He typically doesn't even want to think about someone who cannot progam a VCR using his smart tool. But product managers have to think about who the customer really is, not what they would like the customer to be. If the customer cannot program a VCR, that just means that the VCR has to be smart enough to not need programming. (VCR manufactures take note!)

All that productization effort is not research - it does not forward the cause of knowledge - it does not help towards getting papers or patents. It is strictly a waste of the researcher's time and distracting from a careeer point of view.

This is not a recipe for success. In fact, I would argue that no research lab in modern times, especially a computer oriented lab, has been a successful partner for the main business when the lab's mission is expressed in terms of developing cool products.

I have witnessed many companies struggling with their labs. In fact, I have noticed a pattern:

When a company is flush with money, they decide to establish a research arm. If the choice is paying tax (or dividend) or starting a research arm, why not spend the money and get some use from it? There are many models for research arms; many ways of funding them etc. But almost all of them start by giving the researchers carte blanche - to think great thoughts that will ensure even greater success for the parent company.

Life is good as a researcher if you have carte blanche and a bunch of like minded fellows to share lunch with.

One thing to note at this point is that most people, researchers included, are much better at solving problems than at deciding which problem to solve. If you ask a researcher what the important problems are, your answer is not necessarily any better than asking any one else. Deciding what to do is much harder than just doing it.

Then, the money starts to slow down. At the same time, the expenses of research start to go up. Its natural - you have a good idea but it needs more investment to realize the potential.

The typical reaction is for some bean counter to declare that their research facility 'should be more accountable to the needs of the business'. Then what starts to happen is that the money that researchers get is no longer blue-sky but is more and more related to the goals of the business unit. Typically expressed in terms of products or technology that the BUs can market.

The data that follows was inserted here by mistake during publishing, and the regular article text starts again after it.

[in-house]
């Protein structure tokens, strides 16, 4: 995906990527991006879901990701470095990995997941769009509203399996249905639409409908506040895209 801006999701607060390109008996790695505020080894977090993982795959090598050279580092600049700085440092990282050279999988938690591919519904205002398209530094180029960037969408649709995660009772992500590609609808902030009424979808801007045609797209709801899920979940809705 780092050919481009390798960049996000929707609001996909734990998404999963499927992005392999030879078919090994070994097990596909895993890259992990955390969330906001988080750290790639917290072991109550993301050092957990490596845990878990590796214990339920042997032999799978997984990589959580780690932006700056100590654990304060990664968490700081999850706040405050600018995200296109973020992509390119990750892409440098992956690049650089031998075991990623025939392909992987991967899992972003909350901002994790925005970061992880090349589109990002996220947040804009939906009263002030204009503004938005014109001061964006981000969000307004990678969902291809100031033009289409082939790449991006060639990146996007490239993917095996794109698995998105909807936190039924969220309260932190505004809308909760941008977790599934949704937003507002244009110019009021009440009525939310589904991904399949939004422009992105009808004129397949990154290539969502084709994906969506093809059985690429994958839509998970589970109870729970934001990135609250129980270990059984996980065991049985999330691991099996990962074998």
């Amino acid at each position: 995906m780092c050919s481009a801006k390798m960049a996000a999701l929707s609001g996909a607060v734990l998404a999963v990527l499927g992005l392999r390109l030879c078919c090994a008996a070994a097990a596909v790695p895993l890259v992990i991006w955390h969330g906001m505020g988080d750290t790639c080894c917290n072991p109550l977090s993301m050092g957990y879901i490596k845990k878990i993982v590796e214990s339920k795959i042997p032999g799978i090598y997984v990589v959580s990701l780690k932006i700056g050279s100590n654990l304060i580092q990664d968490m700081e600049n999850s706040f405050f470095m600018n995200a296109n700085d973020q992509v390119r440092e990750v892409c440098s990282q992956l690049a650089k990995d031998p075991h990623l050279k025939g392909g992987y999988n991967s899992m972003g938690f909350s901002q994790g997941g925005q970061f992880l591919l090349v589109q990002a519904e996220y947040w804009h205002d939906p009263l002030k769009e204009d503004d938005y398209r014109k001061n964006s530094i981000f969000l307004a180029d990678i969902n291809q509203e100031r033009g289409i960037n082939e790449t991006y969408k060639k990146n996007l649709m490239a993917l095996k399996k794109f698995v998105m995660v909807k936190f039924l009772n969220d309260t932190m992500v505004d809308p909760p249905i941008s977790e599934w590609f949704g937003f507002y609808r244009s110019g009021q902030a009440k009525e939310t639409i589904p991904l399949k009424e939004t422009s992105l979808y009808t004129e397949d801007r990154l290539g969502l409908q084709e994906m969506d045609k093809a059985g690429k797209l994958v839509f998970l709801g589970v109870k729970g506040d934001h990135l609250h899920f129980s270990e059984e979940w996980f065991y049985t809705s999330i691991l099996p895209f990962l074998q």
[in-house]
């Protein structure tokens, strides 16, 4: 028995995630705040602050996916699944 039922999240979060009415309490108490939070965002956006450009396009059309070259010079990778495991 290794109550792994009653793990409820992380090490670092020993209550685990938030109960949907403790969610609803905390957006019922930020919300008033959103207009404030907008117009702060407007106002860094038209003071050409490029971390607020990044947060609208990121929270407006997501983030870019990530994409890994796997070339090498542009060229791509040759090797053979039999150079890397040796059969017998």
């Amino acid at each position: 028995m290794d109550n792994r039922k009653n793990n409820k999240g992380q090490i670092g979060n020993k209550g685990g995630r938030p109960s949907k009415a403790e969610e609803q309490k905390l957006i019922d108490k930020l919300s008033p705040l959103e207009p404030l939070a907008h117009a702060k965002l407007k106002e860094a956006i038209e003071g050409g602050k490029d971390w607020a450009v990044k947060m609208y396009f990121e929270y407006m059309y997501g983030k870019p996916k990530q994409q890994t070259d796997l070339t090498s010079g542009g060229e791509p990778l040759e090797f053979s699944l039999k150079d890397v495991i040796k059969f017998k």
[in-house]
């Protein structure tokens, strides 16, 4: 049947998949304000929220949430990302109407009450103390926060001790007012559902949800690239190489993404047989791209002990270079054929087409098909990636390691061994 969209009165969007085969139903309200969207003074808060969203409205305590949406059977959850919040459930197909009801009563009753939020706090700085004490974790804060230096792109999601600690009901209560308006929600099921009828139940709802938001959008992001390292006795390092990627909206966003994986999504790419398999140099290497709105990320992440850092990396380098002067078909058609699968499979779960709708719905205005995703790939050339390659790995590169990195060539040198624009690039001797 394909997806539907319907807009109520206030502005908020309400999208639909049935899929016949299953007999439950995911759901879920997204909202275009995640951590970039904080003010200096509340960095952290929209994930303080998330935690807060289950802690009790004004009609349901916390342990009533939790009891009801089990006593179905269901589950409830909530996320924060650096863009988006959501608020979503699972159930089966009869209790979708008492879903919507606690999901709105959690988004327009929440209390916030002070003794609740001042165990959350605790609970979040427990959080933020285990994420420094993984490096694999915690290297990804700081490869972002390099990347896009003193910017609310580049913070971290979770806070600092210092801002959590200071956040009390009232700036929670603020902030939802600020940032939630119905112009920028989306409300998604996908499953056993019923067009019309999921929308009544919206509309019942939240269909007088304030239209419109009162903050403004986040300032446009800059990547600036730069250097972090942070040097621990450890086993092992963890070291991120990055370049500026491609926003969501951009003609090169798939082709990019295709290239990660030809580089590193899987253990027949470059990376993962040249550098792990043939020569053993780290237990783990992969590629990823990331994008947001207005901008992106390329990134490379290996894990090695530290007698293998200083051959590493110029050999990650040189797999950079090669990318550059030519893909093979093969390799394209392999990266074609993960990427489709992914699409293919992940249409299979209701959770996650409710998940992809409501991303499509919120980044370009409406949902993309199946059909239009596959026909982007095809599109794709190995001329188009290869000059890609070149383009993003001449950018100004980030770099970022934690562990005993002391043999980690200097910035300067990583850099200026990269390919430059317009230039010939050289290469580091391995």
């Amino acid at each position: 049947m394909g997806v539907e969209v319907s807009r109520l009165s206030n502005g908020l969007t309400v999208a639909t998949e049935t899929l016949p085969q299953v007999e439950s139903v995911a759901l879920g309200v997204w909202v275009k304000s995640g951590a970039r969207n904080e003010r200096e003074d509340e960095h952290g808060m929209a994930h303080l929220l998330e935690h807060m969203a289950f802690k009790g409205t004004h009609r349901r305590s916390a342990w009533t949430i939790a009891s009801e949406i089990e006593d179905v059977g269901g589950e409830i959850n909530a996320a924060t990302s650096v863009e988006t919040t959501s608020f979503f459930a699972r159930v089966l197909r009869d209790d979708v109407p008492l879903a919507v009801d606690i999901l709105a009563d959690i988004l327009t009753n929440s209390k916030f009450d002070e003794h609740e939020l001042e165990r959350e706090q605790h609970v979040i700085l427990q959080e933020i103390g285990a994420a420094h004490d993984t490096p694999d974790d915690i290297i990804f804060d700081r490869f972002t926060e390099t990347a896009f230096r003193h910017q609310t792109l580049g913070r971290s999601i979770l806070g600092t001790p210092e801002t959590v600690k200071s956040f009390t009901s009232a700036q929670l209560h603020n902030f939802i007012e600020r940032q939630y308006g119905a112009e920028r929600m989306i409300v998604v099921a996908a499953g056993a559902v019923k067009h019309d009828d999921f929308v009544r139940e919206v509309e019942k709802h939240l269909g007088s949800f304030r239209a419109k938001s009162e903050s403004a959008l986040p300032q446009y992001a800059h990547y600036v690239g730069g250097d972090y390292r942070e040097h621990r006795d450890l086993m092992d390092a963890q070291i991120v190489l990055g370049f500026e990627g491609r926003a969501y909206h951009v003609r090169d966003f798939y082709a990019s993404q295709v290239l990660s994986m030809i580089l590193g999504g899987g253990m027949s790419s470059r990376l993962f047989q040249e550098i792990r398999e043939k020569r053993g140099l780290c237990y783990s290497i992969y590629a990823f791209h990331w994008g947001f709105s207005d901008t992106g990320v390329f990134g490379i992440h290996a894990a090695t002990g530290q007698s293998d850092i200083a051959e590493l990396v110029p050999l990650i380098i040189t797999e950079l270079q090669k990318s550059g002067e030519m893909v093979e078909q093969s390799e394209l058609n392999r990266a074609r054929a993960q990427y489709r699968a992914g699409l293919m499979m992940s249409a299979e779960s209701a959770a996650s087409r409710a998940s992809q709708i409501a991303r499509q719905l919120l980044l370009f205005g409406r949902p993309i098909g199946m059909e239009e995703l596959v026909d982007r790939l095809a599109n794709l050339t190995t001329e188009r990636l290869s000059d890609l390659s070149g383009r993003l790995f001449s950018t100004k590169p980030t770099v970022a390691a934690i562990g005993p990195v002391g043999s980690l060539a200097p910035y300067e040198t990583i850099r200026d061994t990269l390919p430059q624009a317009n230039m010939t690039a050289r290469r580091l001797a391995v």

The managers of the BUs start getting pestered by researchers who need funding for their pet projects. The managers respond, typically, by treating the labs as outsourcing for their own product plans. The researchers end up becoming sub-contractors and being more and more product focused and less and less researchers.

Eventually, the BU managers will say that enough is enough - either you are part of my team (welcome aboard) or go away. The researchers might join the team (if they finally give up on their dream) or start polishing their resumes.

I personally have seen this progression in several Silicon Valley companies; as well as within my own. I have been pretty distressed by it all. Not because I think that it is wrong for research to support the goals of the company - far from it - but because I have seen that this model fails far more often than it succeeds. And because the net effect is mostly for the research labs to dissapear completely; having consumed vast resources along the way.

Something different is needed.

Something that respects the roles of the business unit, and of researchers. And that maximally leverages the natural instincts of the players.

I believe I have the answer for this; but you will have to wait for the answer :)